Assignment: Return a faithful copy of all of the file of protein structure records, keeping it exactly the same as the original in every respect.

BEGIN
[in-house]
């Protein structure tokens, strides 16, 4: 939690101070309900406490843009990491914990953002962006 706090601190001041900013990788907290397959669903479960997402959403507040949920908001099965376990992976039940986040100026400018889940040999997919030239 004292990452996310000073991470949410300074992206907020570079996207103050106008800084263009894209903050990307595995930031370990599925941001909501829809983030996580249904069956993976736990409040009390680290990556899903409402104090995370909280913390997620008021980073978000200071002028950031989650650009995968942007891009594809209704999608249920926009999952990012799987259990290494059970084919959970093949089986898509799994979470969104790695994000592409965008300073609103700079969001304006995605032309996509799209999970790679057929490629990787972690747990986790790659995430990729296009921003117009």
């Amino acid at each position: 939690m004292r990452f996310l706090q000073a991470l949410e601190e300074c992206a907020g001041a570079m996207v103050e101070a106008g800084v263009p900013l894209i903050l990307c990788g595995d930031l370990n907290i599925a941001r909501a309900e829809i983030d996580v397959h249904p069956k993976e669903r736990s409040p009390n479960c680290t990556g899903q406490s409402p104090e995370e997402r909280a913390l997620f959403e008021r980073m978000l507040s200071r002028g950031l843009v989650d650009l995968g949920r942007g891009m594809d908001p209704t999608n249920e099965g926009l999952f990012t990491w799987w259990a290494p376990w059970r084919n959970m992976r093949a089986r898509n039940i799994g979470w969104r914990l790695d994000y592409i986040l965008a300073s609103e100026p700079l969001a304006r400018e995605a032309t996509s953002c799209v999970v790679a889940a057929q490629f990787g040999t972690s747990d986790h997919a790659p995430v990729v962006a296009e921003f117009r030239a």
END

[in-house]
């Protein structure tokens, strides 16, 4: 939690101070309900406490843009990491914990953002962006 706090601190001041900013990788907290397959669903479960997402959403507040949920908001099965376990992976039940986040100026400018889940040999997919030239 004292990452996310000073991470949410300074992206907020570079996207103050106008800084263009894209903050990307595995930031370990599925941001909501829809983030996580249904069956993976736990409040009390680290990556899903409402104090995370909280913390997620008021980073978000200071002028950031989650650009995968942007891009594809209704999608249920926009999952990012799987259990290494059970084919959970093949089986898509799994979470969104790695994000592409965008300073609103700079969001304006995605032309996509799209999970790679057929490629990787972690747990986790790659995430990729296009921003117009």
């Amino acid at each position: 939690m004292r990452f996310l706090q000073a991470l949410e601190e300074c992206a907020g001041a570079m996207v103050e101070a106008g800084v263009p900013l894209i903050l990307c990788g595995d930031l370990n907290i599925a941001r909501a309900e829809i983030d996580v397959h249904p069956k993976e669903r736990s409040p009390n479960c680290t990556g899903q406490s409402p104090e995370e997402r909280a913390l997620f959403e008021r980073m978000l507040s200071r002028g950031l843009v989650d650009l995968g949920r942007g891009m594809d908001p209704t999608n249920e099965g926009l999952f990012t990491w799987w259990a290494p376990w059970r084919n959970m992976r093949a089986r898509n039940i799994g979470w969104r914990l790695d994000y592409i986040l965008a300073s609103e100026p700079l969001a304006r400018e995605a032309t996509s953002c799209v999970v790679a889940a057929q490629f990787g040999t972690s747990d986790h997919a790659p995430v990729v962006a296009e921003f117009r030239a």